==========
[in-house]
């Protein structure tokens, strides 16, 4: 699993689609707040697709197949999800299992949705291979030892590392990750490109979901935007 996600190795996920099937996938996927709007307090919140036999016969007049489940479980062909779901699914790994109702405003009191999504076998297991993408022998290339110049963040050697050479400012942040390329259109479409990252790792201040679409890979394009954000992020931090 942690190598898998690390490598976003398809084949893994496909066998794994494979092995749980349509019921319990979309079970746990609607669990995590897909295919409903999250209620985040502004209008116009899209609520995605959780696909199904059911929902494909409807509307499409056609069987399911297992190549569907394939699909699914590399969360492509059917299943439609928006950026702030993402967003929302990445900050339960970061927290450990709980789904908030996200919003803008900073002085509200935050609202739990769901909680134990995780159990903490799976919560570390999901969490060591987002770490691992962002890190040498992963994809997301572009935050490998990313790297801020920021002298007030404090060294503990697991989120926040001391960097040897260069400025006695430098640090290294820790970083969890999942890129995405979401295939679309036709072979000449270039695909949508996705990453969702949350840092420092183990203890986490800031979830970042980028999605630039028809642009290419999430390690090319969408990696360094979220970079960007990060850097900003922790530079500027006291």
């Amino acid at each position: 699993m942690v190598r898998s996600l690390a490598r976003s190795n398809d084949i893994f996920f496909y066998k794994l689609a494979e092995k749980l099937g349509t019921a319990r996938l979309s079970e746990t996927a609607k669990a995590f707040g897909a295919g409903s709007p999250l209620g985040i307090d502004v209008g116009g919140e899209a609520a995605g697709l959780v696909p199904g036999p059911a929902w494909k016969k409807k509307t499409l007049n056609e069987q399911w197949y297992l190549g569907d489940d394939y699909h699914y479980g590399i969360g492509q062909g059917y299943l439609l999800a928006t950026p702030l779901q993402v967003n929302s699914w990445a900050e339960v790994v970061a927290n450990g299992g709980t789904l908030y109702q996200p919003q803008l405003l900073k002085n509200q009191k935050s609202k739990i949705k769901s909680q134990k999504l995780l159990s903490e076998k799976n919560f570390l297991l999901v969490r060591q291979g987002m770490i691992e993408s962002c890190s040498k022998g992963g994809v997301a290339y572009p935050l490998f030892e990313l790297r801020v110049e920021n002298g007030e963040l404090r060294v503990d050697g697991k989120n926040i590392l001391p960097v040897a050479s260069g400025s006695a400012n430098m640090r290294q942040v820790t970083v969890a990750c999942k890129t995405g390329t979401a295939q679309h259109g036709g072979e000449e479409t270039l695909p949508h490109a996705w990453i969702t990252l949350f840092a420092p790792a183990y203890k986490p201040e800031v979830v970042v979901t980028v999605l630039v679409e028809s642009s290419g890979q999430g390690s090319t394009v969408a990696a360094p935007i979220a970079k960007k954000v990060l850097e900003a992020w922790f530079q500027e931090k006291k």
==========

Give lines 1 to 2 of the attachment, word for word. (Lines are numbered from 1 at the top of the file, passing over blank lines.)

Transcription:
[in-house]
């Protein structure tokens, strides 16, 4: 699993689609707040697709197949999800299992949705291979030892590392990750490109979901935007 996600190795996920099937996938996927709007307090919140036999016969007049489940479980062909779901699914790994109702405003009191999504076998297991993408022998290339110049963040050697050479400012942040390329259109479409990252790792201040679409890979394009954000992020931090 942690190598898998690390490598976003398809084949893994496909066998794994494979092995749980349509019921319990979309079970746990609607669990995590897909295919409903999250209620985040502004209008116009899209609520995605959780696909199904059911929902494909409807509307499409056609069987399911297992190549569907394939699909699914590399969360492509059917299943439609928006950026702030993402967003929302990445900050339960970061927290450990709980789904908030996200919003803008900073002085509200935050609202739990769901909680134990995780159990903490799976919560570390999901969490060591987002770490691992962002890190040498992963994809997301572009935050490998990313790297801020920021002298007030404090060294503990697991989120926040001391960097040897260069400025006695430098640090290294820790970083969890999942890129995405979401295939679309036709072979000449270039695909949508996705990453969702949350840092420092183990203890986490800031979830970042980028999605630039028809642009290419999430390690090319969408990696360094979220970079960007990060850097900003922790530079500027006291």